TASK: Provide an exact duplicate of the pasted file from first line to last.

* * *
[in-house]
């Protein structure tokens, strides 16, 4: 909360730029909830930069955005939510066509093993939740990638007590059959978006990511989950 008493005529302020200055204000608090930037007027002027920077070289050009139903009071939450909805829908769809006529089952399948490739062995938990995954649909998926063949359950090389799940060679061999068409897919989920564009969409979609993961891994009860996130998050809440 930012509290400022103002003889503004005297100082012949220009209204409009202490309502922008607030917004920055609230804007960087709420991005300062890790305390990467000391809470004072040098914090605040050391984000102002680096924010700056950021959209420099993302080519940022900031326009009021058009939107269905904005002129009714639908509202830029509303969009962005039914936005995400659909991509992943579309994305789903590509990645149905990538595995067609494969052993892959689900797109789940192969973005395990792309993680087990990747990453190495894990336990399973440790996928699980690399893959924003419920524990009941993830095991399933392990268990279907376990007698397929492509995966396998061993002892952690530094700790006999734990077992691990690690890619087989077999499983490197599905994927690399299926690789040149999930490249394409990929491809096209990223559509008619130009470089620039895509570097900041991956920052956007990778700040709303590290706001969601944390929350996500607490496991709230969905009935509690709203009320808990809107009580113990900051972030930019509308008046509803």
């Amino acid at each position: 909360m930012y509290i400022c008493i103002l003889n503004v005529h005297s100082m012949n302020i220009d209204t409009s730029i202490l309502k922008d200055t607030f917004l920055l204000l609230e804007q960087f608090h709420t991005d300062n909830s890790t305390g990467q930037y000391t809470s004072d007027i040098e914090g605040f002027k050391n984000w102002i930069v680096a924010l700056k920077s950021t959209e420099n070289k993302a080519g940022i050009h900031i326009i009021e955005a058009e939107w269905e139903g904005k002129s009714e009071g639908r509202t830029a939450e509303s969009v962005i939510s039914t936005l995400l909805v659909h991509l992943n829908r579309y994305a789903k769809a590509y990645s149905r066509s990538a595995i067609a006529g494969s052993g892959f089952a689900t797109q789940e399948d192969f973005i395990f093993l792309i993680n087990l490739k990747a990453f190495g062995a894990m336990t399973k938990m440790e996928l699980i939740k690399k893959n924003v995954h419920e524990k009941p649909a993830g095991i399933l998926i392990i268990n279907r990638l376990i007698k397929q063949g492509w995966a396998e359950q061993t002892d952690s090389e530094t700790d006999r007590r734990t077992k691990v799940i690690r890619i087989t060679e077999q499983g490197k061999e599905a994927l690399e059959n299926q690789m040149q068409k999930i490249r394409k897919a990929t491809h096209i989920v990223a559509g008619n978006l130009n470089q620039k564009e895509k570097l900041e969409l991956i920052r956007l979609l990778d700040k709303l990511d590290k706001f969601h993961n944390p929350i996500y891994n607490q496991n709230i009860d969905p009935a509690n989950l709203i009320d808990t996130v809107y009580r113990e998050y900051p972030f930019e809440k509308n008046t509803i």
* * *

[in-house]
């Protein structure tokens, strides 16, 4: 909360730029909830930069955005939510066509093993939740990638007590059959978006990511989950 008493005529302020200055204000608090930037007027002027920077070289050009139903009071939450909805829908769809006529089952399948490739062995938990995954649909998926063949359950090389799940060679061999068409897919989920564009969409979609993961891994009860996130998050809440 930012509290400022103002003889503004005297100082012949220009209204409009202490309502922008607030917004920055609230804007960087709420991005300062890790305390990467000391809470004072040098914090605040050391984000102002680096924010700056950021959209420099993302080519940022900031326009009021058009939107269905904005002129009714639908509202830029509303969009962005039914936005995400659909991509992943579309994305789903590509990645149905990538595995067609494969052993892959689900797109789940192969973005395990792309993680087990990747990453190495894990336990399973440790996928699980690399893959924003419920524990009941993830095991399933392990268990279907376990007698397929492509995966396998061993002892952690530094700790006999734990077992691990690690890619087989077999499983490197599905994927690399299926690789040149999930490249394409990929491809096209990223559509008619130009470089620039895509570097900041991956920052956007990778700040709303590290706001969601944390929350996500607490496991709230969905009935509690709203009320808990809107009580113990900051972030930019509308008046509803």
């Amino acid at each position: 909360m930012y509290i400022c008493i103002l003889n503004v005529h005297s100082m012949n302020i220009d209204t409009s730029i202490l309502k922008d200055t607030f917004l920055l204000l609230e804007q960087f608090h709420t991005d300062n909830s890790t305390g990467q930037y000391t809470s004072d007027i040098e914090g605040f002027k050391n984000w102002i930069v680096a924010l700056k920077s950021t959209e420099n070289k993302a080519g940022i050009h900031i326009i009021e955005a058009e939107w269905e139903g904005k002129s009714e009071g639908r509202t830029a939450e509303s969009v962005i939510s039914t936005l995400l909805v659909h991509l992943n829908r579309y994305a789903k769809a590509y990645s149905r066509s990538a595995i067609a006529g494969s052993g892959f089952a689900t797109q789940e399948d192969f973005i395990f093993l792309i993680n087990l490739k990747a990453f190495g062995a894990m336990t399973k938990m440790e996928l699980i939740k690399k893959n924003v995954h419920e524990k009941p649909a993830g095991i399933l998926i392990i268990n279907r990638l376990i007698k397929q063949g492509w995966a396998e359950q061993t002892d952690s090389e530094t700790d006999r007590r734990t077992k691990v799940i690690r890619i087989t060679e077999q499983g490197k061999e599905a994927l690399e059959n299926q690789m040149q068409k999930i490249r394409k897919a990929t491809h096209i989920v990223a559509g008619n978006l130009n470089q620039k564009e895509k570097l900041e969409l991956i920052r956007l979609l990778d700040k709303l990511d590290k706001f969601h993961n944390p929350i996500y891994n607490q496991n709230i009860d969905p009935a509690n989950l709203i009320d808990t996130v809107y009580r113990e998050y900051p972030f930019e809440k509308n008046t509803i």